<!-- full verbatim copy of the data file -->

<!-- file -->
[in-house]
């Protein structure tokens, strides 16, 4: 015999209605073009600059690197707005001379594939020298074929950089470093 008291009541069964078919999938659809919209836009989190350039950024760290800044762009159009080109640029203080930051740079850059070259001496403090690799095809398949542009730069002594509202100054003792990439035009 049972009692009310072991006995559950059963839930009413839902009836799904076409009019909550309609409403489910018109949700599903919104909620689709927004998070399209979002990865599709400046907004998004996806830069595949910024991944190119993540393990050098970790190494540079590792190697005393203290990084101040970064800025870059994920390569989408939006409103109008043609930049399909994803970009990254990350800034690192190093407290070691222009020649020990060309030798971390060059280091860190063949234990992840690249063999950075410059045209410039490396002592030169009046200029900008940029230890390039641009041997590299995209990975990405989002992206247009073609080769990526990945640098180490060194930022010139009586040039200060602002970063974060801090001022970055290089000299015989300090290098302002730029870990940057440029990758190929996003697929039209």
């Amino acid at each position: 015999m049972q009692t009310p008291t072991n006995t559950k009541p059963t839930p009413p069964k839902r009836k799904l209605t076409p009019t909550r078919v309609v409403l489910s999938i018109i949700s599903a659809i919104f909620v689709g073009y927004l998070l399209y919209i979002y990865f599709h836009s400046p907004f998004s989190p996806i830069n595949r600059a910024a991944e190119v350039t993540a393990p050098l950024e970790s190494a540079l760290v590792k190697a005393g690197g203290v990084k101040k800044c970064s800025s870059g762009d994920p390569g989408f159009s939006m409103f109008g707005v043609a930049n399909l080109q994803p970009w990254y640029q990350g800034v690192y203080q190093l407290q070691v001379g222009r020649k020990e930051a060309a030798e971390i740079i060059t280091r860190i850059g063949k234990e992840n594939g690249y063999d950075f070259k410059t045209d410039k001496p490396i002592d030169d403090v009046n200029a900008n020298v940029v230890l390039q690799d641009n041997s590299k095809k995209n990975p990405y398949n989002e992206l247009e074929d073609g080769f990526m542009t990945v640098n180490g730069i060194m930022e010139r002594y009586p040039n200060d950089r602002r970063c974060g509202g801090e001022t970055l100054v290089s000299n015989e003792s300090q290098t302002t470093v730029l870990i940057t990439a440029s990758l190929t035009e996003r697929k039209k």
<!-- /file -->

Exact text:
[in-house]
């Protein structure tokens, strides 16, 4: 015999209605073009600059690197707005001379594939020298074929950089470093 008291009541069964078919999938659809919209836009989190350039950024760290800044762009159009080109640029203080930051740079850059070259001496403090690799095809398949542009730069002594509202100054003792990439035009 049972009692009310072991006995559950059963839930009413839902009836799904076409009019909550309609409403489910018109949700599903919104909620689709927004998070399209979002990865599709400046907004998004996806830069595949910024991944190119993540393990050098970790190494540079590792190697005393203290990084101040970064800025870059994920390569989408939006409103109008043609930049399909994803970009990254990350800034690192190093407290070691222009020649020990060309030798971390060059280091860190063949234990992840690249063999950075410059045209410039490396002592030169009046200029900008940029230890390039641009041997590299995209990975990405989002992206247009073609080769990526990945640098180490060194930022010139009586040039200060602002970063974060801090001022970055290089000299015989300090290098302002730029870990940057440029990758190929996003697929039209």
């Amino acid at each position: 015999m049972q009692t009310p008291t072991n006995t559950k009541p059963t839930p009413p069964k839902r009836k799904l209605t076409p009019t909550r078919v309609v409403l489910s999938i018109i949700s599903a659809i919104f909620v689709g073009y927004l998070l399209y919209i979002y990865f599709h836009s400046p907004f998004s989190p996806i830069n595949r600059a910024a991944e190119v350039t993540a393990p050098l950024e970790s190494a540079l760290v590792k190697a005393g690197g203290v990084k101040k800044c970064s800025s870059g762009d994920p390569g989408f159009s939006m409103f109008g707005v043609a930049n399909l080109q994803p970009w990254y640029q990350g800034v690192y203080q190093l407290q070691v001379g222009r020649k020990e930051a060309a030798e971390i740079i060059t280091r860190i850059g063949k234990e992840n594939g690249y063999d950075f070259k410059t045209d410039k001496p490396i002592d030169d403090v009046n200029a900008n020298v940029v230890l390039q690799d641009n041997s590299k095809k995209n990975p990405y398949n989002e992206l247009e074929d073609g080769f990526m542009t990945v640098n180490g730069i060194m930022e010139r002594y009586p040039n200060d950089r602002r970063c974060g509202g801090e001022t970055l100054v290089s000299n015989e003792s300090q290098t302002t470093v730029l870990i940057t990439a440029s990758l190929t035009e996003r697929k039209k």